The analysts said those new barrels could exacerbate the expected global surplus, particularly as concern about a slowing world economy triggers fears about crumbling demand.
U.S. production totaled 12.3 million barrels per day in June, setting a new record. The nation’s output was just 5 million barrels per day in 2008. The U.S. Energy Information Administration forecasts 13.3 million barrels per day in 2020.
Much of the booming production is coming from Texas, in particular the Permian Basin. Oil production in Texas has shot up from about 1 million barrels per day a decade ago to 5 million this summer.
All that oil needs buyers, and much of it is leaving the country — but not as much as earlier in the summer. U.S. exports averaged 2.4 million barrels per day during the three-week period ended Aug. 9, down from an average 3 million barrels between the start of May and mid-July, Energy Information Administration figures show.
It was easier to sell U.S. crude overseas when it was priced about $8 to $10 per barrel less than Brent, as it was over the winter and much of the spring. But U.S. oil is now trading at the smallest discount to global prices in more than a year.
New pipelines are transporting oil from the Permian to the Gulf of Mexico, easing the bottleneck that constrained markets and held down prices. With improved access to overseas buyers, West Texas Intermediate crude was trading at just $3.50 less than Brent the third week of August.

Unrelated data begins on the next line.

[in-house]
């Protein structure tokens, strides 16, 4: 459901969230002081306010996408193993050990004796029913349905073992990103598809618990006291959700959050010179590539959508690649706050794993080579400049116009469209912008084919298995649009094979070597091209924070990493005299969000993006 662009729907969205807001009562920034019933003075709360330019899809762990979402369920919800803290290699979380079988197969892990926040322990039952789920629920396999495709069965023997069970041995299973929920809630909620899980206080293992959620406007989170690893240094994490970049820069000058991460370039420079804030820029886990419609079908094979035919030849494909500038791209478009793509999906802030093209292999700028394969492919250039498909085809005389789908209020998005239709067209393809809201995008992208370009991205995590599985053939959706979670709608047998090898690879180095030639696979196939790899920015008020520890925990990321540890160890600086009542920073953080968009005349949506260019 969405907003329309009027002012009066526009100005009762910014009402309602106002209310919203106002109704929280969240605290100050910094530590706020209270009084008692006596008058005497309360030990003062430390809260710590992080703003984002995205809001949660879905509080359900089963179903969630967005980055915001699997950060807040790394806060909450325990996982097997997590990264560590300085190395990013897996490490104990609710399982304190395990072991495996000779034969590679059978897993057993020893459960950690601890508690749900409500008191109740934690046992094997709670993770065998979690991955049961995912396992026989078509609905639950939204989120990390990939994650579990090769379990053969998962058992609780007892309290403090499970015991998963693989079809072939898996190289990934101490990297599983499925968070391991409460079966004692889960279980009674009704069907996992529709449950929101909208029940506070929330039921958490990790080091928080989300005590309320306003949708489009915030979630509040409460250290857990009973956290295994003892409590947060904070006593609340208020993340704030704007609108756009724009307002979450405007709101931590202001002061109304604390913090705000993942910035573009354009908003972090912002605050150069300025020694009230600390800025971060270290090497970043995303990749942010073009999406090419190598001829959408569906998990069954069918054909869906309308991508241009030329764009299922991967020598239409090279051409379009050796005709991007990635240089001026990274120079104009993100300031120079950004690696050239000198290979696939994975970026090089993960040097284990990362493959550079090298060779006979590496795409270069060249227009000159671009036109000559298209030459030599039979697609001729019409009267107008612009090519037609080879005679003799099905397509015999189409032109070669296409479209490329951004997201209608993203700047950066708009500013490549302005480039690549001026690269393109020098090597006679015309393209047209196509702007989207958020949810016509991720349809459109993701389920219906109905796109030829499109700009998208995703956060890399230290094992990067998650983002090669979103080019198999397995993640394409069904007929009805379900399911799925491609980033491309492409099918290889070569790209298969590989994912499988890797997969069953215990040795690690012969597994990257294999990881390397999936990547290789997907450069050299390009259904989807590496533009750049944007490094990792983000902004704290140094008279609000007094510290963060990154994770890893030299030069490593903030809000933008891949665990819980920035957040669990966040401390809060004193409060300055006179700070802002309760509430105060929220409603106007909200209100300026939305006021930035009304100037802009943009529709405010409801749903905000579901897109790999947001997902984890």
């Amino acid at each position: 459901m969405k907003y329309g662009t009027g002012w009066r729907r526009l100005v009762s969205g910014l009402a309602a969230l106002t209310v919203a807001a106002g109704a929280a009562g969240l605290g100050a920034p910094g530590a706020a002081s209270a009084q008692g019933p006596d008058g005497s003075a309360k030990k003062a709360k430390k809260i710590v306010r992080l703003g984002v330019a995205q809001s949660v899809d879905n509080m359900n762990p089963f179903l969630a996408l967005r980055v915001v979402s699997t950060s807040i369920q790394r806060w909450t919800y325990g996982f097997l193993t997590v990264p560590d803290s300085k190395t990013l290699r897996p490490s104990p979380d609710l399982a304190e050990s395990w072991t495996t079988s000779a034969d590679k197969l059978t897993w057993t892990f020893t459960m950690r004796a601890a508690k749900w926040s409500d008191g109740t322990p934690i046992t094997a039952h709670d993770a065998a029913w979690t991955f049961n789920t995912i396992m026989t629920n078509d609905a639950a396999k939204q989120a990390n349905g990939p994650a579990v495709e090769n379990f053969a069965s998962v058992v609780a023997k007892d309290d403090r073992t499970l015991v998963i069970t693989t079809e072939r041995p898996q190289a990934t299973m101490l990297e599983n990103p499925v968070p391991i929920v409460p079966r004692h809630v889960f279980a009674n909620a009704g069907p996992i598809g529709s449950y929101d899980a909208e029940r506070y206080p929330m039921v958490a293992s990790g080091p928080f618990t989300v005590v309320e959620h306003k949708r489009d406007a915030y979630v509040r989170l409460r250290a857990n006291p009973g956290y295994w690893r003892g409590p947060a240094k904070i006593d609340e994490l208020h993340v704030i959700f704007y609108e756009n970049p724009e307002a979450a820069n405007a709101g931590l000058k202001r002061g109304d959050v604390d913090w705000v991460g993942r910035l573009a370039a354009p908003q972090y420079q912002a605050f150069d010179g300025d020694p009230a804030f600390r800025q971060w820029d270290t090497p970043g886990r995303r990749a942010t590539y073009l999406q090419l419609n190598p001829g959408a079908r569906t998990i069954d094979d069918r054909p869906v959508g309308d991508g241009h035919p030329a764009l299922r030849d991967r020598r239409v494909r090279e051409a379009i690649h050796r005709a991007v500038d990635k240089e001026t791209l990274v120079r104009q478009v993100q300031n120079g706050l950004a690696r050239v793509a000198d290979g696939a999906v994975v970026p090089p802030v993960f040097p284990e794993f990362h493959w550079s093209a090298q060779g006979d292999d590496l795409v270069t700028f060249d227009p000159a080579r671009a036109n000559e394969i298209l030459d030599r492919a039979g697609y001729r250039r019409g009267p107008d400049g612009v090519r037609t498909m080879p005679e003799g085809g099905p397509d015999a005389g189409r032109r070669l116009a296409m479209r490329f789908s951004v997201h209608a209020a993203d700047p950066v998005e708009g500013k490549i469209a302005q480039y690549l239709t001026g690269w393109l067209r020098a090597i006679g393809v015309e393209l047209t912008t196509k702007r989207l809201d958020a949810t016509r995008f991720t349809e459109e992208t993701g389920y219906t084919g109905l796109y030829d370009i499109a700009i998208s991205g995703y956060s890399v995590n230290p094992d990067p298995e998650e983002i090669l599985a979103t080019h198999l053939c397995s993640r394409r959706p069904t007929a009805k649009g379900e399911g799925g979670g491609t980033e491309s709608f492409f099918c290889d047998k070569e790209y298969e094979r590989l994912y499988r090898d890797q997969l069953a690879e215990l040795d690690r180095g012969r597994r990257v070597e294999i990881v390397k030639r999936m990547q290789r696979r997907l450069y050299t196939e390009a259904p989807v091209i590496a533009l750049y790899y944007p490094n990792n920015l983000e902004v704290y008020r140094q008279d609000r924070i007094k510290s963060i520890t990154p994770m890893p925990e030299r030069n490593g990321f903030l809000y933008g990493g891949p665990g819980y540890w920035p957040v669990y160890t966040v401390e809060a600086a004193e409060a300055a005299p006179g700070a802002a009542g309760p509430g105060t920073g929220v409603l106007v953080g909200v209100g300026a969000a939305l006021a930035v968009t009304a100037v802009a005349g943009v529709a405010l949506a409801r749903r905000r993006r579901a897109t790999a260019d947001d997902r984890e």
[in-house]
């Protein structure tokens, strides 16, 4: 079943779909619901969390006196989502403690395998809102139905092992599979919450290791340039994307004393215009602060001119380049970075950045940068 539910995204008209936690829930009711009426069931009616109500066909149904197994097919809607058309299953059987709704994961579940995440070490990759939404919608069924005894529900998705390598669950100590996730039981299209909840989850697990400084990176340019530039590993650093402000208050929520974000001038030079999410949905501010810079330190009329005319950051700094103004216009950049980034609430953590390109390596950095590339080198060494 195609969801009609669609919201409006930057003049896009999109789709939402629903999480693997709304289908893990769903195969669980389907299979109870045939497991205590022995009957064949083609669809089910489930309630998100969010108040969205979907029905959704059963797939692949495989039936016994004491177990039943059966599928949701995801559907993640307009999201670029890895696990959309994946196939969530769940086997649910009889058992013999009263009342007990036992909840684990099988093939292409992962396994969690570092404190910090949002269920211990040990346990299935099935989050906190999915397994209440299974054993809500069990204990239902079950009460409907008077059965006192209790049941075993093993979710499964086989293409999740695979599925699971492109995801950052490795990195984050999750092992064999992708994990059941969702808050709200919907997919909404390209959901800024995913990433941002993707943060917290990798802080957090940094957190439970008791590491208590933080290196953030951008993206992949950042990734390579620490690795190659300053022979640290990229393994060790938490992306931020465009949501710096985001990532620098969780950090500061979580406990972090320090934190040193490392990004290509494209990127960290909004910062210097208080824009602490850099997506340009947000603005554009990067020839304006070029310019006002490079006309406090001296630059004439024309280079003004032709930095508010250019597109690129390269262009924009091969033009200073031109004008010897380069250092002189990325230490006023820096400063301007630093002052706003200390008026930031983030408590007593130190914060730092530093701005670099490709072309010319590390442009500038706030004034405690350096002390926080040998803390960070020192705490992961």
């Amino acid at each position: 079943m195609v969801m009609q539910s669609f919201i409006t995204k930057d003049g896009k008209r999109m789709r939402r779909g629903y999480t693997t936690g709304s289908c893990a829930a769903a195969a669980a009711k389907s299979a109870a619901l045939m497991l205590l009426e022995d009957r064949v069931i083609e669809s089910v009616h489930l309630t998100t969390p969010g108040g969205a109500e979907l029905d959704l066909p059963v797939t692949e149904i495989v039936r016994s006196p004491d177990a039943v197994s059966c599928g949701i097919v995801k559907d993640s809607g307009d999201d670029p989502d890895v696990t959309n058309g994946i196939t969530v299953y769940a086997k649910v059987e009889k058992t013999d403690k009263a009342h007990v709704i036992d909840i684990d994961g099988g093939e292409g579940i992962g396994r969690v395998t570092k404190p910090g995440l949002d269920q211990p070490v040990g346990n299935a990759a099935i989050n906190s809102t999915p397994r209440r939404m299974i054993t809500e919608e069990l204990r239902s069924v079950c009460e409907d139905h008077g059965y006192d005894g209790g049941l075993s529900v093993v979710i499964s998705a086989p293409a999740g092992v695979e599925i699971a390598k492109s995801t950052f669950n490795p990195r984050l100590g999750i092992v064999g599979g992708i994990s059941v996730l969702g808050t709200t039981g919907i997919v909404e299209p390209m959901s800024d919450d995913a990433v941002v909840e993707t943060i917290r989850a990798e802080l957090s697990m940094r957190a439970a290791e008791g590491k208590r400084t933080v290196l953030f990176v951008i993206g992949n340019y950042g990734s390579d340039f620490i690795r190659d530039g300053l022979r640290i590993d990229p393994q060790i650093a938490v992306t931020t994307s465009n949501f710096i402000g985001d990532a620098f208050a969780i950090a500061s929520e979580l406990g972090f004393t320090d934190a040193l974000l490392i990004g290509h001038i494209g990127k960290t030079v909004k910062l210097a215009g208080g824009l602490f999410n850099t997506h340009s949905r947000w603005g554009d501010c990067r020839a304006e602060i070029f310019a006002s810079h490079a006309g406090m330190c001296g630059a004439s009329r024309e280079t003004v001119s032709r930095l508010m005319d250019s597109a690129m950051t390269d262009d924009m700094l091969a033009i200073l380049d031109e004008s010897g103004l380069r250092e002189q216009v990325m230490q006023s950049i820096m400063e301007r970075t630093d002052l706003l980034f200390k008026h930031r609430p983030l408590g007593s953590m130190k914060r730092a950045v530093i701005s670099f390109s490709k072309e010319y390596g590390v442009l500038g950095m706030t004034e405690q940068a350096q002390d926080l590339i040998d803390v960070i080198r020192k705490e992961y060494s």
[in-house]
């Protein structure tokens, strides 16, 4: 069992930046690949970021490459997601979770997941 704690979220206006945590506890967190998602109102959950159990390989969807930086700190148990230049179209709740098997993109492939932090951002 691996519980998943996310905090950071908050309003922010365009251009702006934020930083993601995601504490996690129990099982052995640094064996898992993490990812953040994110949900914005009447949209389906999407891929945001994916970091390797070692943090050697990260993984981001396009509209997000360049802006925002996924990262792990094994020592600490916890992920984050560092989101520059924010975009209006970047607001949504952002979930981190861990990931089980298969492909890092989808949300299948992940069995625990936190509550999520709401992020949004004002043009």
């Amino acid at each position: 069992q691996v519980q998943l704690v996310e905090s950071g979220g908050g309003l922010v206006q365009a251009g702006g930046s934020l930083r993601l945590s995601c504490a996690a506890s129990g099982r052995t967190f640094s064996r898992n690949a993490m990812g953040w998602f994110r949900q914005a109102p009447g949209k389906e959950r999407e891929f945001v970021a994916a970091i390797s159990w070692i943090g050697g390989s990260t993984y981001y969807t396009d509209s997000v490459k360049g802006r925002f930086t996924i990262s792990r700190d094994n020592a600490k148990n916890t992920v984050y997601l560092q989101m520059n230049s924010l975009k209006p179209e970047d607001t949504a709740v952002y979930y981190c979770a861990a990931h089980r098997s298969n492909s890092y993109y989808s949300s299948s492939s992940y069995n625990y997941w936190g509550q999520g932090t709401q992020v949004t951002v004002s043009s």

Higher prices reduce the attractiveness of U.S. crude exports.
“Nobody really wants the barrels when they’re $3 cheaper than Brent,” Bob Yawger, director of the futures division at Mizuho Securities USA, was quoted by The Wall Street Journal on Aug. 20. “It could get ugly long term.”
Larry Persily is a former Alaska journalist, state and federal official who has long tracked oil and gas markets and projects worldwide. He is the incoming Atwood Chair of Journalism at the University of Alaska Anchorage School of Journalism and Public Communication.